In one of those rare instances where the studios screened two movies for the critics at the exact same time, most decided see Annihilation over Game Night. That was a mistake. I finally got around to hitting the Angelika Film Center this weekend to see it, and my wife and I couldn’t stop laughing.
Directors John Francis Daley and Jonathan Goldstein made a decent remake of Vacation, and here, they took a Mark Perez script and gave us what might be the funniest movie of the year. It had so many hysterical movie references, and even some jokes I’m sure will go over the audience heads (one involves a man trying to guess which famous celebrity his wife slept with; there’s a reason he uses the names he does, and even if people don’t get the connection, it’s still funny).
Even when there are scenes that remind you of other movies (a regular couple trying to stitch a bullet wound), the lines they say are so hysterical, that this zany, madcap caper gives you more LOL moments than probably all the comedies you’ll end up seeing this year.
The film starts with Max (Jason Bateman) and Annie (Rachel McAdams) meeting at one of those “trivia nights” bars have. Since we all know the premise of the movie, it works well. We quickly see them visiting a fertility doctor, that in very subtle and humorous ways, is acting more like a psychiatrist. It turns out stress may be affecting Max’s sperm, and most of that stress is brought on by his wealthy, obnoxious, more attractive older brother Brooks (Kyle Chandler of Friday Night Lights).
In one of many terrific decisions these filmmakers make, when we meet him, we also kind of like him. It’s not that movie cliche character that’s so over-the-top with his obnoxiousness. He just does subtle things, that only a family member might cringe at (especially when you’re the butt of his joke).
Jesse Plemons, who always pops up as an interesting character in movies, plays a psychotic looking neighbor. He’s a cop that never takes off his uniform, and never puts down his little white dog. It reminded me of a Bond villain. He’s no longer invited to game nights, and they’re trying to slyly keep the games under wraps. Yet when he notices Max carrying in three bags of Tostitos…he knows (and their exchange on the store having a “buy one bag, get two free” is one of about 100 brilliant exchanges in this).
Brooks shows up with a ‘76 Corvette Stingray, blasting Billy Joel’s “Captain Jack” — also a hysterical choice of song. The soundtrack gets credit for that, as well as a dive bar going from April Wine to Hall & Oates, although…if they’re going to play two Queen songs (the movie starts with “Don’t Stop Me Now”)…why not the aptly titled “The Game”? But I digress.
As great as Plemons is, the entire supporting cast is comedy gold. Brilliant comedy writer/actress Sharon Horgan shows up as a ringer for the game night. That’s because Ryan (Billy Magnussen of Ingrid Goes West), who is often teased for bringing young, gorgeous airheads to game night and losing, figures he’ll impress everyone. The way they go at each other is sublime.
An African-American couple, Kevin (Lamorne Morris of New Girl) and Michelle (Kylie Bunbury), have some brilliant fights involving her alleged affair with a celebrity. It gives Morris a chance to shine with various impersonations, too.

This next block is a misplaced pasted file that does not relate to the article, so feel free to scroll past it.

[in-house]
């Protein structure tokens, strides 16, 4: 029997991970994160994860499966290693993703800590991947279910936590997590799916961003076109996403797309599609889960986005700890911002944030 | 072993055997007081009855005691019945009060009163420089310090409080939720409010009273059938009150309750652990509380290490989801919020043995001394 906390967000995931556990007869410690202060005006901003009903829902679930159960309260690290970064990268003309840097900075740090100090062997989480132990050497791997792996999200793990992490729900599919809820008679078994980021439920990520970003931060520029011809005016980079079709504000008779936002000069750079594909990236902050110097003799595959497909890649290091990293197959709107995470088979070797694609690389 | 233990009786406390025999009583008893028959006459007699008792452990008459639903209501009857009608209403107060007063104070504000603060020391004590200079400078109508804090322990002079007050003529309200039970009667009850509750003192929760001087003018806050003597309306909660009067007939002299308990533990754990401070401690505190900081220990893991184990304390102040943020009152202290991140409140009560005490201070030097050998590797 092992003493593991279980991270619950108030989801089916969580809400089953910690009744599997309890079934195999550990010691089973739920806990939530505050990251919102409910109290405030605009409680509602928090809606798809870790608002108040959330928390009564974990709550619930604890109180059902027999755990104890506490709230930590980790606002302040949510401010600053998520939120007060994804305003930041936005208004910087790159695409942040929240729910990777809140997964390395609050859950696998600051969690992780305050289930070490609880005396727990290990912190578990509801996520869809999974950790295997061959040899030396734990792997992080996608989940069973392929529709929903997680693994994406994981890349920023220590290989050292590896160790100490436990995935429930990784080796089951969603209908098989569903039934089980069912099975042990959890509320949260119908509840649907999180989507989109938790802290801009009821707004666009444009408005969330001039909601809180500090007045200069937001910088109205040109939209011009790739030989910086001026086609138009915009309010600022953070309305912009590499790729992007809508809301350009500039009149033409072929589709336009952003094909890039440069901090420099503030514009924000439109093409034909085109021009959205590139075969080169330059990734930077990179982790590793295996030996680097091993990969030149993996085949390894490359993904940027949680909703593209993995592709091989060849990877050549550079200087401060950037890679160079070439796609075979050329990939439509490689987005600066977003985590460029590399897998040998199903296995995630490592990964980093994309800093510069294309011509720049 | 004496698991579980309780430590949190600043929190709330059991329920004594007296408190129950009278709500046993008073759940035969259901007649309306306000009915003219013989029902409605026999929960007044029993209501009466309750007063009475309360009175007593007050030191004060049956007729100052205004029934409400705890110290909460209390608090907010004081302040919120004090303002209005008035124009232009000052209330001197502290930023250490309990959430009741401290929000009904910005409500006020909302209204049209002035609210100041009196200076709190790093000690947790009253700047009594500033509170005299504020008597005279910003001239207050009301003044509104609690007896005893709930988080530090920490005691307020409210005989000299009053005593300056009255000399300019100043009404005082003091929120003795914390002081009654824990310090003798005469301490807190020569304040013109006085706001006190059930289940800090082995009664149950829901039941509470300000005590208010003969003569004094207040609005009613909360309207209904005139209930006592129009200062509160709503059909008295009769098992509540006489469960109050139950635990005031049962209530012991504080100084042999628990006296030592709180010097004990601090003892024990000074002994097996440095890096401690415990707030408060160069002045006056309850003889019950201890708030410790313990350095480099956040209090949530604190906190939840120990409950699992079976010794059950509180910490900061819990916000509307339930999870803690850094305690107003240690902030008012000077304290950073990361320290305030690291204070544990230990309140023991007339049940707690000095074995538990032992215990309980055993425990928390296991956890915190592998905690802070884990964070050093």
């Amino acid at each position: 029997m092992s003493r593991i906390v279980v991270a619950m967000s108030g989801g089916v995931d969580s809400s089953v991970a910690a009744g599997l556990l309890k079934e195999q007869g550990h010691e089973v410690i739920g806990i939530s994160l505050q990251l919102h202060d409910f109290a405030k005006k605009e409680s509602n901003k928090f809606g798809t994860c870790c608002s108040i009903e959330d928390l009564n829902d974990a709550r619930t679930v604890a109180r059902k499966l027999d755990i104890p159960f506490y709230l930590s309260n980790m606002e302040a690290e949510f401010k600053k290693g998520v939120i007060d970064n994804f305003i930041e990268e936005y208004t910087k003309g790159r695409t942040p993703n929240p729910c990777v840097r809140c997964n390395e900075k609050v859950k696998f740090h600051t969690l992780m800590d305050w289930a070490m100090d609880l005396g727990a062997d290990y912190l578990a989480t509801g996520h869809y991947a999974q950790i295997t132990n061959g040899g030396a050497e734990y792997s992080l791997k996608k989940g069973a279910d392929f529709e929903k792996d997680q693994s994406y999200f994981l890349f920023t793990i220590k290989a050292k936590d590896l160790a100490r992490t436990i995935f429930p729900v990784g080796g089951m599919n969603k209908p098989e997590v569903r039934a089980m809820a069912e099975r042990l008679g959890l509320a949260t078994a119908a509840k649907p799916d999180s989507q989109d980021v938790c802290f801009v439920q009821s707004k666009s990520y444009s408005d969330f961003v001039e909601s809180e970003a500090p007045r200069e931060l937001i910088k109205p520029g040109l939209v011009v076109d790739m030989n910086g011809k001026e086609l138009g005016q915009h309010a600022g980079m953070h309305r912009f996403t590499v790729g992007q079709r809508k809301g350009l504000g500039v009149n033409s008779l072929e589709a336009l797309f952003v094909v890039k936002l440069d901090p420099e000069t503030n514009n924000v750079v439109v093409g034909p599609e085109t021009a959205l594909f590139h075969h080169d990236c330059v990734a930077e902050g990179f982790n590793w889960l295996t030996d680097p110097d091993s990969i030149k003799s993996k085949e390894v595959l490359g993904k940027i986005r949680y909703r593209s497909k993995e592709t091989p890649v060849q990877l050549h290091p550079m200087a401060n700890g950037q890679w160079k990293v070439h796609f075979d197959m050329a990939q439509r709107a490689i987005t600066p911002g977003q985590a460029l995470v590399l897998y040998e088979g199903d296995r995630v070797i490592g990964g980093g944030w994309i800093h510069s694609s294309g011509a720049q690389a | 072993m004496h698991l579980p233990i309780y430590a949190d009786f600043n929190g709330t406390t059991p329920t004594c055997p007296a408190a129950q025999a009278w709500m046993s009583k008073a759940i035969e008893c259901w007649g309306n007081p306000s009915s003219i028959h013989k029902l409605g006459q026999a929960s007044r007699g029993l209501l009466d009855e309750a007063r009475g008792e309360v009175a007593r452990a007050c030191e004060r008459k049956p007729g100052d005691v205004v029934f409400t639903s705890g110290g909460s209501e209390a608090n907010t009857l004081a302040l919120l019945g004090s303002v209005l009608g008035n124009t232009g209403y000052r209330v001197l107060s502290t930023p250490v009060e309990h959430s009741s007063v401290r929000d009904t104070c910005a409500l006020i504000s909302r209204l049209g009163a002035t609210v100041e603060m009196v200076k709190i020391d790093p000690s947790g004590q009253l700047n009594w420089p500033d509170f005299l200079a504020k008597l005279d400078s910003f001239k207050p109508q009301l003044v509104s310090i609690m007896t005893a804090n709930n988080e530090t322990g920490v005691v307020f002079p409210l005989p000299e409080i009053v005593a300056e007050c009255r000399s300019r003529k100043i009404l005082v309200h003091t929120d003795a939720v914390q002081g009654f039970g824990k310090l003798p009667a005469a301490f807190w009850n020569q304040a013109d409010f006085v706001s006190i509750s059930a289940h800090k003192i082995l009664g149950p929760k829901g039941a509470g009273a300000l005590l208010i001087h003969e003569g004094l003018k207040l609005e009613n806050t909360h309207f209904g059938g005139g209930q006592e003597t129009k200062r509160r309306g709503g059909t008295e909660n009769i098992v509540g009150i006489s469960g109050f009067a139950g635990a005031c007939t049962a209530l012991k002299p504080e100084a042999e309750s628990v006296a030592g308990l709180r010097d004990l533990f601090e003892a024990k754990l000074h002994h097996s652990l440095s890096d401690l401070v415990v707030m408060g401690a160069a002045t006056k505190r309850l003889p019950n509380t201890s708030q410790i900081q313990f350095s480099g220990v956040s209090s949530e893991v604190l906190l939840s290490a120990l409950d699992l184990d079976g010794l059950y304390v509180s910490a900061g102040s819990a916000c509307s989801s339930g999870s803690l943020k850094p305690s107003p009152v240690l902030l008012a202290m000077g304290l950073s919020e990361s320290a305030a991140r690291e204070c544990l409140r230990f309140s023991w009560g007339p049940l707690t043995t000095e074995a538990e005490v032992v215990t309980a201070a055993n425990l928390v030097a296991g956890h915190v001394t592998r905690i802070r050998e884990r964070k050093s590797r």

When the game night gets shifted over to Max’s rented mansion, that’s when kidnappers show up and hijinx insue. Now, the only problem with a “murder mystery” game involving real criminals, is that you very quickly have to suspend disbelief. Obviously the scenarios get far-fetched and no one would act the way they do. But when you’re listening to McAdams yell lines from Pulp Fiction while waving a gun in a bartender’s face…how can you not laugh? In fact, it’s not until the third act when I saw a bit that didn’t work. It involved a slapstick style chase around a mansion with a stolen faberge egg. Yet that complaint is small potatoes, because when they showed up at the bad guy’s mansion…what is going on there made the entire theatre roar with laughter (I saw the joke coming but still loved it); and what Kevin says upon seeing it…might be the funniest line I’ve heard in years.
Another example of a scene that’s been done before — bribing somebody, but with a much smaller amount than you should. It was done here to great comedic effect. And the woman being bribed — comedian Chelsea Peretti (Brooklyn Nine Nine) — has terrific expressions in her one scene. And speaking of one scene, there’s a Denzel Washington look-alike (Malcolm Hughes) who has a good scene, as well as a scene at the very end of the credits you need to stay for.
Michael C. Hall (Dexter) is nicely cast as the heavy, and even he has a funny line. One of his goons asks if they should kill the guys that witnessed everything. He replies, “Nah. They didn’t do anything wrong.”
Who even thinks to have a bad guy say something like that? Folks, this is how you write a comedy.
There were so many great movie references, from a Wild Bunch movie poster to dialogue cribbed from classics for laughs…it made me convinced the score to the film was from something like Risky Business or The Thing. It was actually original stuff composed by Cliff Martinez, with an eerie synthesizer sound that also strangely, added to the smile on my face.
From McAdams enthusiastic craziness, to Horgan and Bateman’s dry wit, and the fact that I have friends that do game nights — this movie fit perfectly into my wheelhouse.
If you don’t want to see Black Panther for a second or third time, I suggest you catch this hysterical comedy.
4 stars out of 5.